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Answer These ornate, sort of Art Nouveau, Coca-Cola advertising watch fobs first appeared around 1910, some with differently worded reverses. More recently, a lot of copies have popped up- yeah, I know... it's "soda-pressing"- many of them crudely cast in a pewter-like,"white metal" alloy. Obviously, it's impossible to know from a photo, but yours seems to have good, crisp detail and an honest patina. Anyway, if it's "The Real Thing," it could bring $200+. And if it's only a repro? Roughly $200 less!


Question For months now, I've been stumped by this silver pin or badge. Just under an inch in diameter, it's made in the shape of a spoked wheel with three wings and, in Old English lettering, the initials C. T. C. The back is marked "V & S" and has three hallmarks: an anchor (Birmingham, England), a lion passant (sterling silver), and a date letter "Y" (1923). Any help in solving the mystery would be appreciated.

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Answer Your find is a membership lapel pin of the Cyclist's Touring Club. An organization for British bicycling enthusiasts, the C. T. C. was founded in 1878 and remains active today. Its winged-wheel emblem has been around almost as long, debuting in 1888. The "V & S" mark is that of Vaughton & Sons (sometimes listed as P. Vaughton & Sons or Vaughton Gothic Works), a Birmingham firm well known for its high-quality badges and medals in the 19th and 20th centuries. There are also cap badges of the same style, 1-1/4" and hinged like a locket to hold a small disc or "plaque" with the year and member's name and number. A fair retail price for the pin would be $25-35; the cap badge, $60-75, and more with the disc(s).

Special thanks to cycling memorabilia specialist Lorne Shields, P.O. Box 87588, 300 John St. Post Office, Thornhill, ON L3T 7R3, Canada.


Question This strange ring came out of an old campsite. I think it may be some sort of sundial or calendar, but I'm not sure. It seems to be made of pewter and brass. On the outside, on either side of a hole that goes all the way through the band, are the letters "J F M A M J" and "J A S O N D,"which would correspond to the names of the months of the year. Inside the band is a kind of chart with two rows of numbers: "1 2 3 4 5 6 7 8" and "12 11 10 9 8 7 6 5 4." Also inside are the words "Carpe Diem." What is it, how old is it, and how much is it worth?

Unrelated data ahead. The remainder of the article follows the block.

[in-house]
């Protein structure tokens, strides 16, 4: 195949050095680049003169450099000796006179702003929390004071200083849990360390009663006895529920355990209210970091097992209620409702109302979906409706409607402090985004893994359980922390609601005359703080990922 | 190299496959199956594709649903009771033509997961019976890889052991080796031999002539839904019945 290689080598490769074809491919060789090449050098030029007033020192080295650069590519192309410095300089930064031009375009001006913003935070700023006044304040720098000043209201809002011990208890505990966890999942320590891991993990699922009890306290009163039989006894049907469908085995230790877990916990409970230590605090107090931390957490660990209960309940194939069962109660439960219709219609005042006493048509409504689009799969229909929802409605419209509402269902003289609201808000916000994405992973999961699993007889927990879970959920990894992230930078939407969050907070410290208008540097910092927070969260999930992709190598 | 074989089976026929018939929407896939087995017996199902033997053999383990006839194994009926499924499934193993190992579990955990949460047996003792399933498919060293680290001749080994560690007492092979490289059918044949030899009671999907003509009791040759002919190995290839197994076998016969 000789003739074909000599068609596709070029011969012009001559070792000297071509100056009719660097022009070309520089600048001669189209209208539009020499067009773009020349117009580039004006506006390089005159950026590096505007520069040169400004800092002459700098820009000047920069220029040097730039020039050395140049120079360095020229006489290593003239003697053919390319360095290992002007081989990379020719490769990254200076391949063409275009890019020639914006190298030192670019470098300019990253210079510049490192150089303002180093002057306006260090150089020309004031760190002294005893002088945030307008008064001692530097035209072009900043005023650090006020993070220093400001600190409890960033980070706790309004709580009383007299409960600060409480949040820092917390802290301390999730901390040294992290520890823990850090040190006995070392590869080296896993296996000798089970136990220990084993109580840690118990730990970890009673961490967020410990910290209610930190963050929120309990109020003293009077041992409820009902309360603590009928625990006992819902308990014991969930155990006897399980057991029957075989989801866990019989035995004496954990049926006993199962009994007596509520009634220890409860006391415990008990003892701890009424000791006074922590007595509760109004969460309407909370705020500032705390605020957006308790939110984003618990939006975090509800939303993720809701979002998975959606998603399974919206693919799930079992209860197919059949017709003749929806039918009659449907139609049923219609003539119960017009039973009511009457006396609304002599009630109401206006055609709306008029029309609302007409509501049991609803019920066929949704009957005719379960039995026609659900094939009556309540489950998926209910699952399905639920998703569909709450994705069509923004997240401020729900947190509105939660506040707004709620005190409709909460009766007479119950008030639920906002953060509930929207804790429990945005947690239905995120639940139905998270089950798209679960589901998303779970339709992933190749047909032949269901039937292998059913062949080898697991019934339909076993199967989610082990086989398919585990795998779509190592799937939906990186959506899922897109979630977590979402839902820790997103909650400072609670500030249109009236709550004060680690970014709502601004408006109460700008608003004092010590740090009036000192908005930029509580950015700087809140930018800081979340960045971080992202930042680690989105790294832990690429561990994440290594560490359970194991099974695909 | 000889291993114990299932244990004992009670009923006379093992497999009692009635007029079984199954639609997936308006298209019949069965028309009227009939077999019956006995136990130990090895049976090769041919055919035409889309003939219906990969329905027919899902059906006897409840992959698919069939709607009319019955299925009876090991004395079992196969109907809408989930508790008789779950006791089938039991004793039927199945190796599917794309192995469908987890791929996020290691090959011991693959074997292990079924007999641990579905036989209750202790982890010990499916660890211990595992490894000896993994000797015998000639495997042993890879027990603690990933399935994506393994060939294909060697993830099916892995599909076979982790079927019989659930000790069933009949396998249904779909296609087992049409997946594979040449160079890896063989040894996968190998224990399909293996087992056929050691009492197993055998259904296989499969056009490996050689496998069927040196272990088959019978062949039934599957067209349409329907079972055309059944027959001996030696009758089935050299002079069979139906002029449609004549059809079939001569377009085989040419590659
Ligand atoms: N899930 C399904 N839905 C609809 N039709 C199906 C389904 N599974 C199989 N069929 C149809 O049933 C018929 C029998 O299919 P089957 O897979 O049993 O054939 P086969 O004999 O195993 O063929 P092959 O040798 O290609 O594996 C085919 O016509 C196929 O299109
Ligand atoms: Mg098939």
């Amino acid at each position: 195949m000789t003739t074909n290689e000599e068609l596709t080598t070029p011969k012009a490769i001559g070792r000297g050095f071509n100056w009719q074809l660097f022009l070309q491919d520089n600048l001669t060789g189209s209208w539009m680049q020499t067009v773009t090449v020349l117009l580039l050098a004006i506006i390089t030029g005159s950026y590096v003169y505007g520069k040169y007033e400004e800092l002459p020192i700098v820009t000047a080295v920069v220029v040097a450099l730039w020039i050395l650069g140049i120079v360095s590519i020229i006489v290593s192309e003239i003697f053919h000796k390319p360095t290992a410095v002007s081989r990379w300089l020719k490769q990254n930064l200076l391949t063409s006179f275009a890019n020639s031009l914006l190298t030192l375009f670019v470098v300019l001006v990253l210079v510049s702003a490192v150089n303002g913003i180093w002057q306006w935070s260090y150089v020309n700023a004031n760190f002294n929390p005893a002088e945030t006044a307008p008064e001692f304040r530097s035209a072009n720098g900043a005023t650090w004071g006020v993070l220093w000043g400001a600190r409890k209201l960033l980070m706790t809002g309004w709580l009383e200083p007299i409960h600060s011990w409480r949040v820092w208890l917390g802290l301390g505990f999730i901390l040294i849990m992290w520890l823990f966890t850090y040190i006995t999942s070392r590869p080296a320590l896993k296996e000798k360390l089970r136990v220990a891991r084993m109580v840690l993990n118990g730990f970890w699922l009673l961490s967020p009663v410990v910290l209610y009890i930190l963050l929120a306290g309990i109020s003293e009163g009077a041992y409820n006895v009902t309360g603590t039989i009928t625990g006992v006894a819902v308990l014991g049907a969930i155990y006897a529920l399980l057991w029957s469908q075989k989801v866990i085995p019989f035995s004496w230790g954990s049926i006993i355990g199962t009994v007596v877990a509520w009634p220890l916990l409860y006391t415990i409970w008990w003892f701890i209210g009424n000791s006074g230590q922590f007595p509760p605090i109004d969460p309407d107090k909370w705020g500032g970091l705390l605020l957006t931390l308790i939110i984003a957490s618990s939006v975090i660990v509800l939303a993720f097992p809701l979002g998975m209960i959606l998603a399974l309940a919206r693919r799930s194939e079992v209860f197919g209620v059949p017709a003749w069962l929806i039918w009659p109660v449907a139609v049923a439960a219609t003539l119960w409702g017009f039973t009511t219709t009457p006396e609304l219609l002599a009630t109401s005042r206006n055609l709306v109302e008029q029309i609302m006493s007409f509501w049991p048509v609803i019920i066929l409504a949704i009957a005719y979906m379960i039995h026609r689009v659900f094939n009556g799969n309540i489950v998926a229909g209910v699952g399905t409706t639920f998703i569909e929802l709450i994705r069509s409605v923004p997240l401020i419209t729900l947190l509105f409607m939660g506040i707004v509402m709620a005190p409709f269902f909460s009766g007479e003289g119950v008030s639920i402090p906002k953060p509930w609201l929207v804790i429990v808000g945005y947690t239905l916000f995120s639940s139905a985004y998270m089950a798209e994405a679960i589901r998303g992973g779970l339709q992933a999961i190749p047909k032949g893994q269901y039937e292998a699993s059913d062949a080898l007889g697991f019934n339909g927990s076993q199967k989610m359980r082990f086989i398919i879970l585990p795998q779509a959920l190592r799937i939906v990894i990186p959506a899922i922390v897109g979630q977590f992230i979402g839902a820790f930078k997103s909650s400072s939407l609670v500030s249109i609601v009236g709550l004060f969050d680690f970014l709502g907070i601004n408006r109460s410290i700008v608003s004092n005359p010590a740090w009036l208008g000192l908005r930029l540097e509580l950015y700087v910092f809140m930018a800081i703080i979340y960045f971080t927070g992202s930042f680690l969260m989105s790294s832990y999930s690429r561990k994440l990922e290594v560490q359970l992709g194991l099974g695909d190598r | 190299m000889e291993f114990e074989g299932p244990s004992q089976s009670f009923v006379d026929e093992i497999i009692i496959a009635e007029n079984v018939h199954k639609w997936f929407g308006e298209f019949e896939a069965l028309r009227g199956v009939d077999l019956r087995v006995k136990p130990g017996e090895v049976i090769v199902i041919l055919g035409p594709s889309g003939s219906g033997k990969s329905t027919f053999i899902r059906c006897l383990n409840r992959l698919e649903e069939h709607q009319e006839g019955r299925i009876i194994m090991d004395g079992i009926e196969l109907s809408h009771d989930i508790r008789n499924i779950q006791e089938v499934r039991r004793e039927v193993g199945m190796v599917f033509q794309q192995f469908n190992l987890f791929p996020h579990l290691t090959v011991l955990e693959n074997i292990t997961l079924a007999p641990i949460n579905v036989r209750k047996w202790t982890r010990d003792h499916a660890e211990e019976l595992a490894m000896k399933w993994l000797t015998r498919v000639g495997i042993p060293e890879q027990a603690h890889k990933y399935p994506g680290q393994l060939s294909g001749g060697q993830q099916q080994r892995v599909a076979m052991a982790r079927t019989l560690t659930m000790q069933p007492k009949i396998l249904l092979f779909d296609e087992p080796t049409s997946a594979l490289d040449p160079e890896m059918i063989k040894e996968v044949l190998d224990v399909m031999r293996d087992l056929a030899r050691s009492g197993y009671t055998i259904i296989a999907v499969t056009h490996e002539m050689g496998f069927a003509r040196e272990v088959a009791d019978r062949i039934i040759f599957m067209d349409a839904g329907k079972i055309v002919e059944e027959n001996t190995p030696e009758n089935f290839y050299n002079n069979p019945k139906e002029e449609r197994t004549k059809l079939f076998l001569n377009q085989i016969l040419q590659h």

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Answer It's a sundial ring/pendant commonly referred to as a "shepherd's watch" or "Aquitaine." The latter name comes from a legend that Eleanor of Aquitaine gave one to King Henry II of England, who in turn had one made for her, set with diamonds and engraved with the Latin motto Carpe Diem ("Seize the Day"). Although in one sense a jewelry novelty, it is indeed functional. The center ring is rotated until the small hole aligns with initial of the month. The dial is then suspended from the chain or cord on which it is worn, and is positioned so that the hole faces the sun. Sunlight passing through the hole causes a point of light to display the time on the grid or lines within the ring. Typically, there is a short line for winter, a long one for summer, and a median one for spring and fall. Morning hours (4-12) are indicated on one side, and afternoon hours (1-8) on the other. These "watches" are still being produced, and my guess is that yours is also of modern manufacture (1970s or later). Those made of pewter and brass sell for $20-35; silver, up to $100+; and of course gold ones are even more expensive.